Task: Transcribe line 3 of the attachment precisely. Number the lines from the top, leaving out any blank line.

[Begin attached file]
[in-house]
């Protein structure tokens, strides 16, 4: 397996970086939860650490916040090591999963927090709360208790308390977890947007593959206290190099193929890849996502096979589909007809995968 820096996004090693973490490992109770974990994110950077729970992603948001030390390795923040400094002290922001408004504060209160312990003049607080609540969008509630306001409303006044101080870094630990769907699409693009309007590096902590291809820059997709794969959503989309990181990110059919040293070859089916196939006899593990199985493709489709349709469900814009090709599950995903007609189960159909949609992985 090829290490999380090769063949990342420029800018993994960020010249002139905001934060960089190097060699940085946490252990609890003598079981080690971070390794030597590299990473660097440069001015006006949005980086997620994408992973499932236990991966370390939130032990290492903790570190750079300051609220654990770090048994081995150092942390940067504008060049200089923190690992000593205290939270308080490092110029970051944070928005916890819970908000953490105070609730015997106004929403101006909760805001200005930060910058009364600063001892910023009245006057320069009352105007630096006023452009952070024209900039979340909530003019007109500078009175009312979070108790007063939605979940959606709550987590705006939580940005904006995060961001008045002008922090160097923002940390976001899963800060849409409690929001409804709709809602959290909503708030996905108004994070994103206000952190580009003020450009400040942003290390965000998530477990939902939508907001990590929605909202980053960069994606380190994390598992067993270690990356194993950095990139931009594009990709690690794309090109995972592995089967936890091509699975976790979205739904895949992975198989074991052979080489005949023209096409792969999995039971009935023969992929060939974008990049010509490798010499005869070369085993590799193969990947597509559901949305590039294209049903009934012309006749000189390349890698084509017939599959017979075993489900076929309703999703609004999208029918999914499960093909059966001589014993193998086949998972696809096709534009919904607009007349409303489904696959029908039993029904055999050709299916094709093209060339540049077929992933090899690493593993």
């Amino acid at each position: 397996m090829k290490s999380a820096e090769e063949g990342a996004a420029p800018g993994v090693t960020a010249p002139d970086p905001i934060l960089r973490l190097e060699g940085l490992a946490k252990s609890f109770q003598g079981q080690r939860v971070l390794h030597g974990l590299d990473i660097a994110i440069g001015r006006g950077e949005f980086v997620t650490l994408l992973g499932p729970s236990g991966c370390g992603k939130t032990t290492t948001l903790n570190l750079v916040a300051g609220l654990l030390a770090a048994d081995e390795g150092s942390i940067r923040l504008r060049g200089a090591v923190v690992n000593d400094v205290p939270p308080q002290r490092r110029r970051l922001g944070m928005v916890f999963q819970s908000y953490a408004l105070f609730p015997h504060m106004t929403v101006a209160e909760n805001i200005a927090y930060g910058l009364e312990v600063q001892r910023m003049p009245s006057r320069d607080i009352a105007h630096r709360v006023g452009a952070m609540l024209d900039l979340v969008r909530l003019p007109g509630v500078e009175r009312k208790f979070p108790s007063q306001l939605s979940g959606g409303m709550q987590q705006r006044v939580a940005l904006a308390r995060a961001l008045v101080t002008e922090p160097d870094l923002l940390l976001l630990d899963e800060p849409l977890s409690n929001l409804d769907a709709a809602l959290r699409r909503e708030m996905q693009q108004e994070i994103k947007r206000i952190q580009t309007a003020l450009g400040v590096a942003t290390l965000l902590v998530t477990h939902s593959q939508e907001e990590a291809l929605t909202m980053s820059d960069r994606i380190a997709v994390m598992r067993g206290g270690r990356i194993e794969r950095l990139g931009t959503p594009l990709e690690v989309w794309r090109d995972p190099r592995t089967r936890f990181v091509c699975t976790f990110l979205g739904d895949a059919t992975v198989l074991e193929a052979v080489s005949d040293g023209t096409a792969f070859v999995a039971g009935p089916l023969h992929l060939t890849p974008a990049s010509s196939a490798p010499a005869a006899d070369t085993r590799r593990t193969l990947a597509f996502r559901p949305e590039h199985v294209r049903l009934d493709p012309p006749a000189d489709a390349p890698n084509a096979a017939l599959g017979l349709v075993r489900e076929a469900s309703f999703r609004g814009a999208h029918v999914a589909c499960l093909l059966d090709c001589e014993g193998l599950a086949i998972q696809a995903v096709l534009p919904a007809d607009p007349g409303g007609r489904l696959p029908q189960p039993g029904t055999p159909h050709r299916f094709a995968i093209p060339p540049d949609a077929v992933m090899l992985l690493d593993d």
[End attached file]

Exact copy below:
């Amino acid at each position: 397996m090829k290490s999380a820096e090769e063949g990342a996004a420029p800018g993994v090693t960020a010249p002139d970086p905001i934060l960089r973490l190097e060699g940085l490992a946490k252990s609890f109770q003598g079981q080690r939860v971070l390794h030597g974990l590299d990473i660097a994110i440069g001015r006006g950077e949005f980086v997620t650490l994408l992973g499932p729970s236990g991966c370390g992603k939130t032990t290492t948001l903790n570190l750079v916040a300051g609220l654990l030390a770090a048994d081995e390795g150092s942390i940067r923040l504008r060049g200089a090591v923190v690992n000593d400094v205290p939270p308080q002290r490092r110029r970051l922001g944070m928005v916890f999963q819970s908000y953490a408004l105070f609730p015997h504060m106004t929403v101006a209160e909760n805001i200005a927090y930060g910058l009364e312990v600063q001892r910023m003049p009245s006057r320069d607080i009352a105007h630096r709360v006023g452009a952070m609540l024209d900039l979340v969008r909530l003019p007109g509630v500078e009175r009312k208790f979070p108790s007063q306001l939605s979940g959606g409303m709550q987590q705006r006044v939580a940005l904006a308390r995060a961001l008045v101080t002008e922090p160097d870094l923002l940390l976001l630990d899963e800060p849409l977890s409690n929001l409804d769907a709709a809602l959290r699409r909503e708030m996905q693009q108004e994070i994103k947007r206000i952190q580009t309007a003020l450009g400040v590096a942003t290390l965000l902590v998530t477990h939902s593959q939508e907001e990590a291809l929605t909202m980053s820059d960069r994606i380190a997709v994390m598992r067993g206290g270690r990356i194993e794969r950095l990139g931009t959503p594009l990709e690690v989309w794309r090109d995972p190099r592995t089967r936890f990181v091509c699975t976790f990110l979205g739904d895949a059919t992975v198989l074991e193929a052979v080489s005949d040293g023209t096409a792969f070859v999995a039971g009935p089916l023969h992929l060939t890849p974008a990049s010509s196939a490798p010499a005869a006899d070369t085993r590799r593990t193969l990947a597509f996502r559901p949305e590039h199985v294209r049903l009934d493709p012309p006749a000189d489709a390349p890698n084509a096979a017939l599959g017979l349709v075993r489900e076929a469900s309703f999703r609004g814009a999208h029918v999914a589909c499960l093909l059966d090709c001589e014993g193998l599950a086949i998972q696809a995903v096709l534009p919904a007809d607009p007349g409303g007609r489904l696959p029908q189960p039993g029904t055999p159909h050709r299916f094709a995968i093209p060339p540049d949609a077929v992933m090899l992985l690493d593993d």